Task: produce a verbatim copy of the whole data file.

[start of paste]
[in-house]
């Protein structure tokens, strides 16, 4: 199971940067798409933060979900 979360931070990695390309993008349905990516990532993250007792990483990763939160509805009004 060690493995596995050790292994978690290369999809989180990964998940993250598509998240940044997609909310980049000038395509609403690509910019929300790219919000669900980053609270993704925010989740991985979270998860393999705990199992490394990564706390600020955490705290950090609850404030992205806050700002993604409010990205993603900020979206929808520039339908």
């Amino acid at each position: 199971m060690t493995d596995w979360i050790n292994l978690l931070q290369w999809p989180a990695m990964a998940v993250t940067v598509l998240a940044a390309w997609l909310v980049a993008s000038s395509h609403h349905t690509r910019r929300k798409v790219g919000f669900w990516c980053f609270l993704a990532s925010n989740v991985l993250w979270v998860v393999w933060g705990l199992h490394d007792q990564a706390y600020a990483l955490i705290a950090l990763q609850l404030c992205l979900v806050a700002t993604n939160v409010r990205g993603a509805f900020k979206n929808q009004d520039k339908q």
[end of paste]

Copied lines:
[in-house]
């Protein structure tokens, strides 16, 4: 199971940067798409933060979900 979360931070990695390309993008349905990516990532993250007792990483990763939160509805009004 060690493995596995050790292994978690290369999809989180990964998940993250598509998240940044997609909310980049000038395509609403690509910019929300790219919000669900980053609270993704925010989740991985979270998860393999705990199992490394990564706390600020955490705290950090609850404030992205806050700002993604409010990205993603900020979206929808520039339908």
């Amino acid at each position: 199971m060690t493995d596995w979360i050790n292994l978690l931070q290369w999809p989180a990695m990964a998940v993250t940067v598509l998240a940044a390309w997609l909310v980049a993008s000038s395509h609403h349905t690509r910019r929300k798409v790219g919000f669900w990516c980053f609270l993704a990532s925010n989740v991985l993250w979270v998860v393999w933060g705990l199992h490394d007792q990564a706390y600020a990483l955490i705290a950090l990763q609850l404030c992205l979900v806050a700002t993604n939160v409010r990205g993603a509805f900020k979206n929808q009004d520039k339908q």